Hello, Clarice. The Silence of the Lambs, the Jodie Foster and Anthony Hopkins-starring psychological thriller/horror, turns 30 this year. Hannibal Lecter, Clarice Starling and many of the films classic lines (of which “Hello, Clarice” isn’t actually one) have been ingrained into our culture, not to mention aped in the form of sequels, prequels, spinoffs and parodies. There is a rich history to this classic film and how it all came together, which you can learn more about with these behind-the-scenes facts on The Silence of the Lambs.
Thomas Harris Met The Inspiration For Hannibal Lecter In A Mexican Prison
Thomas Harris introduced the world to Hannibal Lecter in his book Red Dragon and then expanded on the character in The Silence of the Lambs. The sophisticated psychiatrist who eats people resided in Baltimore, but Harris’ inspiration for Lecter has roots in a Mexican prison.
In an author’s introduction for a The Silence of the Lambs reprint, Harris recalls a magazine assignment when he was 23 to interview an American locked up for murder in Mexico. There, Harris met Dr. Salazar (a created name), who provided medical treatment at the prison. The doctor would ask him probing questions about his interactions and impression of prisoners. It was not until Harris was leaving the prison that he was told that Dr. Salazar was a prisoner himself, an “insane” murderer as described by the warden.
Harris credited Dr. Salazar for allowing him to “recognize his colleague and fellow practitioner, Hannibal Lecter.” And per Demme, that remains Harris' vision of Lecter, as he has never seen the film version of The Silence of the Lambs.
Psycho And The Silence Of The Lambs Killers Are Based In Part On Ed Gein
Though Hannibal Lecter gets a lot of the attention, the main antagonist of The Silence of the Lambs is Buffalo Bill, who was conjured up by taking bits and pieces from infamous killers, including Ed Gein, who previously served as the inspiration for Psycho.
An essay by author and film critic Amy Taubin included in The Silence of the Lambs Criterion DVD broached Gein’s influence. Ed Gein was a serial killer who had an unhealthy relation with his mother (part of the Psycho connection). He also collected body parts from his victims, making household items, masks and clothes. It is the latter that helped inspire the character of Buffalo Bill, as his plan involved making a woman suit from the skin of his victims.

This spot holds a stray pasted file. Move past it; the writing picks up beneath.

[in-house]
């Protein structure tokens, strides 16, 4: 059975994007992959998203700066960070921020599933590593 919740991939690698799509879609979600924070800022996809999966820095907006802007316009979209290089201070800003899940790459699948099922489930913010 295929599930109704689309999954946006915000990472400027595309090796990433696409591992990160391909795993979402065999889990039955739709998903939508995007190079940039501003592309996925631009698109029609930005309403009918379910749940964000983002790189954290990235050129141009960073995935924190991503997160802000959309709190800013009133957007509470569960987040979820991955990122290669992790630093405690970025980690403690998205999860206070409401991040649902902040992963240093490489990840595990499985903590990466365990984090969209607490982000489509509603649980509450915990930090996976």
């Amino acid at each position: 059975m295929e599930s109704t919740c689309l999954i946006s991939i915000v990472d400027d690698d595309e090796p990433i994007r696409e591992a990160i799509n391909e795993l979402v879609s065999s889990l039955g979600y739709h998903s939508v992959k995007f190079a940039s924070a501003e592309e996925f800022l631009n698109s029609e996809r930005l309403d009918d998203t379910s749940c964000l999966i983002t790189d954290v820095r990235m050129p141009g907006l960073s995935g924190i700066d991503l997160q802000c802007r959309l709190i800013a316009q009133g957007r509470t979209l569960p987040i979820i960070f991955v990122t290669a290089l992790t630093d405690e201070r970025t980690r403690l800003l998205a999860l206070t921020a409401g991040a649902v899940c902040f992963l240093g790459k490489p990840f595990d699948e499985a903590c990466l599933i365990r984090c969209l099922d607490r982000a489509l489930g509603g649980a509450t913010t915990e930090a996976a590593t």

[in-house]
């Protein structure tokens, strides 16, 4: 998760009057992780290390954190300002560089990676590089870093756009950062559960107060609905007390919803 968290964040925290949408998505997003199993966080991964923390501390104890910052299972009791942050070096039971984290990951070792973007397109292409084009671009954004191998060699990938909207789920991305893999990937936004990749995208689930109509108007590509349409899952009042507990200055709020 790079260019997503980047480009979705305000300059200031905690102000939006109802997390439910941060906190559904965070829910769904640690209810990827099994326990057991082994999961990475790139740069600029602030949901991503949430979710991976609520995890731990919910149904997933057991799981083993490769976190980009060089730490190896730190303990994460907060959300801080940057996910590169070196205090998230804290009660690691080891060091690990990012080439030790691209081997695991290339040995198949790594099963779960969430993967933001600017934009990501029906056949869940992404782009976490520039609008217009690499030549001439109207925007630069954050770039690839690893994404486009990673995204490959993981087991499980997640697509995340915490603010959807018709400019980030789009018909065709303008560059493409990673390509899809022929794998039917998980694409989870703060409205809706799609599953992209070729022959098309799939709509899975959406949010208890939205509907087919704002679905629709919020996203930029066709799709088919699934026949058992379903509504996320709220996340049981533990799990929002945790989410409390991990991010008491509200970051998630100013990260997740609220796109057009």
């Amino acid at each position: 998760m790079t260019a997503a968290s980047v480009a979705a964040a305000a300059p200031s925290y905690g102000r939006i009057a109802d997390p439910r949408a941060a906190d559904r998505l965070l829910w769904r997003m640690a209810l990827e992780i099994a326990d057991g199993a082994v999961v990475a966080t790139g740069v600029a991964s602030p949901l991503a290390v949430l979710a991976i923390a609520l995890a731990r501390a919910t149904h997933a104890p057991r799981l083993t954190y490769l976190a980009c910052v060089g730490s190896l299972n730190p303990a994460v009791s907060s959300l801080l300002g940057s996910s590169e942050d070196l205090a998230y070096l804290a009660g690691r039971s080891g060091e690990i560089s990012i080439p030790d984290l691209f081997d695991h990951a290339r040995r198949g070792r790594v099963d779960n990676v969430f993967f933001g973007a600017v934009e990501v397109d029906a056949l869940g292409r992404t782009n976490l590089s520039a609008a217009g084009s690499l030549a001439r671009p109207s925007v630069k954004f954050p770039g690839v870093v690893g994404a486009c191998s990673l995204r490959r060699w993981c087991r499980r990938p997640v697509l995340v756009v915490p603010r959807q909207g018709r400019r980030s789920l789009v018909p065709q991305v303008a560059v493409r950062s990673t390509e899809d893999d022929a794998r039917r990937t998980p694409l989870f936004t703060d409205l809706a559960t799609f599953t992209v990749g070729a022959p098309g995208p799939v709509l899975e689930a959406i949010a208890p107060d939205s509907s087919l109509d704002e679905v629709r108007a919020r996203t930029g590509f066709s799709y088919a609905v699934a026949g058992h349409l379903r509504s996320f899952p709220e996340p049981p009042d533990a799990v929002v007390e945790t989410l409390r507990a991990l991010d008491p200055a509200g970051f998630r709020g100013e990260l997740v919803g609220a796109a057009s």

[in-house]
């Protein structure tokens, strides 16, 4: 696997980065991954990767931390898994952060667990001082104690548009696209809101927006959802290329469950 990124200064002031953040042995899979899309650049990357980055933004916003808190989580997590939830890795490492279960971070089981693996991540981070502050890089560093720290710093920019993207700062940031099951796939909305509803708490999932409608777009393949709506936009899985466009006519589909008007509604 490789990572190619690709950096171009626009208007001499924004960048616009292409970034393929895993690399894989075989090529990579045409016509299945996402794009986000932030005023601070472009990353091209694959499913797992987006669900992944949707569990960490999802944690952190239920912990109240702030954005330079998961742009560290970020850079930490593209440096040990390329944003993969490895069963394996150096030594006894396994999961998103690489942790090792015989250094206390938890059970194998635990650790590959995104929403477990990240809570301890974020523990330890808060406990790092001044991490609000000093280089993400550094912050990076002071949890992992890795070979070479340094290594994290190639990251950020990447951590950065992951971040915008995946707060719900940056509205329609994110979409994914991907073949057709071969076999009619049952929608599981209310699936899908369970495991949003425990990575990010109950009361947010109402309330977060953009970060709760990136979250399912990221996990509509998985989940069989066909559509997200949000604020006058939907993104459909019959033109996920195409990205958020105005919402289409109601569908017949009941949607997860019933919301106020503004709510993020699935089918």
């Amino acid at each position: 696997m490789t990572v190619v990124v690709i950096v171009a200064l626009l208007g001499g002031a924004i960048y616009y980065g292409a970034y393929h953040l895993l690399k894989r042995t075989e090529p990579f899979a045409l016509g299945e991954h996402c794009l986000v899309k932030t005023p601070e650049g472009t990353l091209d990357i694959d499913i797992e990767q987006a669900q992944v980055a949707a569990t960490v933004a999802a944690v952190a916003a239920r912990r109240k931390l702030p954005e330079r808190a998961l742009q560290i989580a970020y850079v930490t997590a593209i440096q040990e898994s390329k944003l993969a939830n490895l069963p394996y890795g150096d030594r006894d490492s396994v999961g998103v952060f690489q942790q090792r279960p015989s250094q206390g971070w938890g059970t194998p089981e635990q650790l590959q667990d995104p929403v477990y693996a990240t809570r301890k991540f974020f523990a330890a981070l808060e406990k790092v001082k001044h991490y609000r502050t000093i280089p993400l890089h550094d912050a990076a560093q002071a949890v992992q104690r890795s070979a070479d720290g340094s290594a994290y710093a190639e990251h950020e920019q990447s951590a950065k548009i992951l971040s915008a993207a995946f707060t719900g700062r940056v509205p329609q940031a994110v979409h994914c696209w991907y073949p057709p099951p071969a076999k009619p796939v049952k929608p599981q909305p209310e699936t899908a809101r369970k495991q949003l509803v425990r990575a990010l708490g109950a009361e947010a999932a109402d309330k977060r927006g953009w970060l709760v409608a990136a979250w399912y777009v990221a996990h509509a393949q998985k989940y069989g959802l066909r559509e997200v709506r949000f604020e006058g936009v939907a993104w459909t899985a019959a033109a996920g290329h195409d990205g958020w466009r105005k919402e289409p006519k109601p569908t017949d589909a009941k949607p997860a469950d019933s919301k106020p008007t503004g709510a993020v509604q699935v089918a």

The Man Who Inspired Jack Crawford And David Fincher’s Mindhunter
Jack Crawford (played by Scott Glenn) heads the Behavioral Science Unit of the FBI and the man who recruits Clarice Starling onto the Buffalo Bill case in The Silence of the Lambs. Like Lecter and Buffalo Bill, Crawford also has a connection to a real person, John Douglas.
Douglas was a leading member of the FBI’s Behavioral Science Unit in its early days. More than just a jumping off point, he is given a special thanks for his work consulting on The Silence of the Lambs. Jodie Foster also took classes with Douglas during her research at FBI’s headquarters in Quantico, Va., prior to filming, which she described in a three-part making-of documentary, Jonathan Demme & Jodie Foster.
Douglas’ career would inspire another popular crime story, David Fincher’s Netflix series Mindhunter. Douglas wrote the book the series is based on and served as a consultant.
Silence Of The Lambs Interested Jonathan Demme More As A Woman’s Pic Than Thriller
Had Clarice Starling been Clark Starling, director Jonathan Demme may never have made The Silence of the Lambs. In Film Comment’s January 1991 issue (via Diary of a Screenwriter), Demme said, as both a moviegoer and director, he was a sucker for a woman’s picture. Demme explained:
For women to achieve what they want is harder than for men to achieve what they want. That brings a touch of the underdog to them, and I respond to that. So I’m partial to women in that sense. I think they’re better people, by and large.
Demme and cinematographer Tak Fujimoto encapsulated that perspective in the look of The Silence of the Lambs. In Jonathan Demme & Jodie Foster, Demme explains casting tall actors around Jodie Foster to accentuate the idea of her being out of place. They also shot from Starling’s point of view to put the audience more in her shoes and “constantly feel this sense of challenge that she is encountering,” Demme said.
Jodie Foster’s Fight To Be Demme’s Second Choice
Jodie Foster was not happy when Jonathan Demme was hired as the director for The Silence of the Lambs. But it had nothing to do with Demme as a director.
Foster had read The Silence of the Lambs book and immediately wanted to play Clarice Starling. However, when Demme was brought on Foster knew his first choice was going to be Michelle Pfeiffer, who Demme worked with on Married to the Mob. Foster really wanted the part though, so much so that she called and visited Demme personally in New York to push to be the director’s second choice.
She explained her pursuit of Starling in Jonathan Demme & Jodie Foster. Coming off an Oscar for Best Actress in The Accused, many people said she was humiliating herself, but Foster looked at it a different way.
Having played a lot of victims in my life and wondering why that pattern had happened in my career, I sat back and looked at this piece and felt like it was a departure for me. Instead of being the one who was trapped in the pit, I was the character who was compelled by her destiny in some ways. She knew some place in her heart that she had to save women. So it was a departure for me in terms of the work I had done, but it was also some kind of psychological completion for me.